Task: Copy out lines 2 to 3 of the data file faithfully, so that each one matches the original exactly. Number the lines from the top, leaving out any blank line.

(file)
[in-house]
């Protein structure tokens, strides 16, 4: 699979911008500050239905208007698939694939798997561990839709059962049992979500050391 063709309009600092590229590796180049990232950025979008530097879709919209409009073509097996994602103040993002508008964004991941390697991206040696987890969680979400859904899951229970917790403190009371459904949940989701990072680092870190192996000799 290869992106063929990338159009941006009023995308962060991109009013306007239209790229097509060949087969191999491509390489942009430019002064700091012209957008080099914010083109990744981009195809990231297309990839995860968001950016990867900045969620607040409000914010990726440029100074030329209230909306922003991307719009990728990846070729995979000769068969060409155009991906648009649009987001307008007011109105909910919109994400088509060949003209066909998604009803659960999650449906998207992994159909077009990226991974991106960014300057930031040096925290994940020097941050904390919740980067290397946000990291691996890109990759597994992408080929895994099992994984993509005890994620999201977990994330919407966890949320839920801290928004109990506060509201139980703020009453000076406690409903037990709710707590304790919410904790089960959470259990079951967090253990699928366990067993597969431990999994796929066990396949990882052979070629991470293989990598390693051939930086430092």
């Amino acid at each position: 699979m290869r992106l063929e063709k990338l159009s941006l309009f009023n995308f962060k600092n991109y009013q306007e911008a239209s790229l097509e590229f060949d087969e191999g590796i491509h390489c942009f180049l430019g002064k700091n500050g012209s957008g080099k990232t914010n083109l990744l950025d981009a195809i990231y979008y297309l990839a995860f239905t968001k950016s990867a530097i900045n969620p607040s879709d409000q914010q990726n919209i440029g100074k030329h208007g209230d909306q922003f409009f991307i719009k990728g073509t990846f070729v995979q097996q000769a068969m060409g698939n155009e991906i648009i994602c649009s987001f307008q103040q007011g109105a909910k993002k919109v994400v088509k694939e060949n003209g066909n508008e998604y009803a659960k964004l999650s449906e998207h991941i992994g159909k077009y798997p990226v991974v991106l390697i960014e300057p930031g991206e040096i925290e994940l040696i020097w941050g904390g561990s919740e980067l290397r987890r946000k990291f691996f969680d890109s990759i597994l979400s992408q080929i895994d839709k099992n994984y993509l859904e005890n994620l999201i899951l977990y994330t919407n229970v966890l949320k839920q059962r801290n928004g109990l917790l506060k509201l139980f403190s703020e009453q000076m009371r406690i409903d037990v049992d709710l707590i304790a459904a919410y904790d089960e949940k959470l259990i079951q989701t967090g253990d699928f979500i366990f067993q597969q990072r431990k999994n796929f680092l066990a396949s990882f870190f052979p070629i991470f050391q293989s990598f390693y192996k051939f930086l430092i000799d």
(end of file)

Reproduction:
């Protein structure tokens, strides 16, 4: 699979911008500050239905208007698939694939798997561990839709059962049992979500050391 063709309009600092590229590796180049990232950025979008530097879709919209409009073509097996994602103040993002508008964004991941390697991206040696987890969680979400859904899951229970917790403190009371459904949940989701990072680092870190192996000799 290869992106063929990338159009941006009023995308962060991109009013306007239209790229097509060949087969191999491509390489942009430019002064700091012209957008080099914010083109990744981009195809990231297309990839995860968001950016990867900045969620607040409000914010990726440029100074030329209230909306922003991307719009990728990846070729995979000769068969060409155009991906648009649009987001307008007011109105909910919109994400088509060949003209066909998604009803659960999650449906998207992994159909077009990226991974991106960014300057930031040096925290994940020097941050904390919740980067290397946000990291691996890109990759597994992408080929895994099992994984993509005890994620999201977990994330919407966890949320839920801290928004109990506060509201139980703020009453000076406690409903037990709710707590304790919410904790089960959470259990079951967090253990699928366990067993597969431990999994796929066990396949990882052979070629991470293989990598390693051939930086430092």
């Amino acid at each position: 699979m290869r992106l063929e063709k990338l159009s941006l309009f009023n995308f962060k600092n991109y009013q306007e911008a239209s790229l097509e590229f060949d087969e191999g590796i491509h390489c942009f180049l430019g002064k700091n500050g012209s957008g080099k990232t914010n083109l990744l950025d981009a195809i990231y979008y297309l990839a995860f239905t968001k950016s990867a530097i900045n969620p607040s879709d409000q914010q990726n919209i440029g100074k030329h208007g209230d909306q922003f409009f991307i719009k990728g073509t990846f070729v995979q097996q000769a068969m060409g698939n155009e991906i648009i994602c649009s987001f307008q103040q007011g109105a909910k993002k919109v994400v088509k694939e060949n003209g066909n508008e998604y009803a659960k964004l999650s449906e998207h991941i992994g159909k077009y798997p990226v991974v991106l390697i960014e300057p930031g991206e040096i925290e994940l040696i020097w941050g904390g561990s919740e980067l290397r987890r946000k990291f691996f969680d890109s990759i597994l979400s992408q080929i895994d839709k099992n994984y993509l859904e005890n994620l999201i899951l977990y994330t919407n229970v966890l949320k839920q059962r801290n928004g109990l917790l506060k509201l139980f403190s703020e009453q000076m009371r406690i409903d037990v049992d709710l707590i304790a459904a919410y904790d089960e949940k959470l259990i079951q989701t967090g253990d699928f979500i366990f067993q597969q990072r431990k999994n796929f680092l066990a396949s990882f870190f052979p070629i991470f050391q293989s990598f390693y192996k051939f930086l430092i000799d």